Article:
April 10, 2013 | By Scott Minerd
The Bank of Japan’s monetary policy is mind numbing when you consider that its balance sheet will rise to over 60% of GDP.
The scale of the quantitative easing (QE) program proposed by the Bank of Japan (BoJ) is mind numbing. As part of the larger shift in policy by Japan to stimulate inflation, informally known as ‘Abenomics’, the Japanese central bank is planning to expand its balance sheet to the equivalent of over 60% of the country’s GDP. This is roughly double the current size of the BoJ's balance sheet. For comparison, the Federal Reserve's balance sheet is currently equivalent to approximately 25% of GDP. The radical new policies undertaken by the BoJ are likely to continue to have unexpected and perverse effects on global financial markets.
Japanese government bond yields have declined as a result of the actions by the BoJ, which has led domestic Japanese investors to seek higher yields in overseas markets. Japanese institutional investors have turned to purchasing large volumes of foreign debt, which has helped push interest rates lower elsewhere in the world. This explains why interest rates in the United States and in Europe have fallen in recent days despite the ongoing economic headwinds in those regions. These cycles in capital flows usually take months to play out, so investors may not see the full effects of this trend until the third or fourth quarter of 2013.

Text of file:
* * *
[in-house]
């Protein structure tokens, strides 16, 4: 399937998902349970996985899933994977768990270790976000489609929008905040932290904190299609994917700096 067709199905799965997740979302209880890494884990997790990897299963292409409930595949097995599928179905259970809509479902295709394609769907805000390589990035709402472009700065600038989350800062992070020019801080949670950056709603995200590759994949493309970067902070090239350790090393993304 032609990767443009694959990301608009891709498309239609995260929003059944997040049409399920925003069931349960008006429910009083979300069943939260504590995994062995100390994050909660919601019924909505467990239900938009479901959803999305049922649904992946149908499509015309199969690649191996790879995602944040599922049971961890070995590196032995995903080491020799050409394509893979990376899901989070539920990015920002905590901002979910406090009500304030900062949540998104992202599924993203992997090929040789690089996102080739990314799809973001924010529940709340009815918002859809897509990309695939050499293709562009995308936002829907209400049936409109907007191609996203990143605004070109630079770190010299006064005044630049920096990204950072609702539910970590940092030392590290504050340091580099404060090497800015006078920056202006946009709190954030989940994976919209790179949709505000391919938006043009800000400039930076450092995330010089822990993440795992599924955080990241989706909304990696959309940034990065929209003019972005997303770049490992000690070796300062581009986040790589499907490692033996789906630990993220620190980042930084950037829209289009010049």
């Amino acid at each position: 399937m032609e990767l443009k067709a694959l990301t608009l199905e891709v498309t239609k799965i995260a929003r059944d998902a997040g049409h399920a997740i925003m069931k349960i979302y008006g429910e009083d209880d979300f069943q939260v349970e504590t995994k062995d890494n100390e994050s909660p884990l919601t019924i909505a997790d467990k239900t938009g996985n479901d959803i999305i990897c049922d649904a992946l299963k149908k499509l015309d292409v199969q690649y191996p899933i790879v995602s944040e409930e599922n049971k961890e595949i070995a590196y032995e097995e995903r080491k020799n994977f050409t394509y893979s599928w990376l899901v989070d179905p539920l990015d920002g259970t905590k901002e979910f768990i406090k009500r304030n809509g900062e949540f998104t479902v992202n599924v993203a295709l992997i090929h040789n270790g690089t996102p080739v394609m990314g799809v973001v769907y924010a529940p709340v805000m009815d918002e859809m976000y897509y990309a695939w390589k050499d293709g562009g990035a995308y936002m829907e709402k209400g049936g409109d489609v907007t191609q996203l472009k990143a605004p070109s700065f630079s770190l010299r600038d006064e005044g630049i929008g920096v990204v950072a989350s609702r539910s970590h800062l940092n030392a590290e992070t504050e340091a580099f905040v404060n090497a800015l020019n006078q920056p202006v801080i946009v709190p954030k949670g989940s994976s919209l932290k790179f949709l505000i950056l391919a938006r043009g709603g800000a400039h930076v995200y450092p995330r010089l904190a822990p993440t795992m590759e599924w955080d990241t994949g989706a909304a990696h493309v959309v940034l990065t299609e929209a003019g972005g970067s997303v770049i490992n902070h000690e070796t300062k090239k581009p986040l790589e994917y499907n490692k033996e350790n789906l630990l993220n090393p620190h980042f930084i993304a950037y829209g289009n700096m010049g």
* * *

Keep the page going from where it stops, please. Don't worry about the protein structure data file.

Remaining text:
The BoJ’s latest stimulus has ignited a rally in the domestic stock market, and also lifted global bond markets. Since the BoJ’s announcement, widespread yield curve flattening has been seen in many countries, with dramatic declines in long-term government bond yields. Countries with strong currencies and higher yields, such as emerging markets and European peripheral nations, have enjoyed strong gains in government bond prices. Further depreciation of the yen will likely incentivize Japanese investors to chase higher yields in oversea markets, and we can anticipate additional fund flows out of Japan and into global bond markets.
Source: Bloomberg, Guggenheim Investments. Data as of 4/9/2013. *Note: Sovereign bonds for Turkey, Brazil are in U.S. dollars, other bonds are in local currencies.
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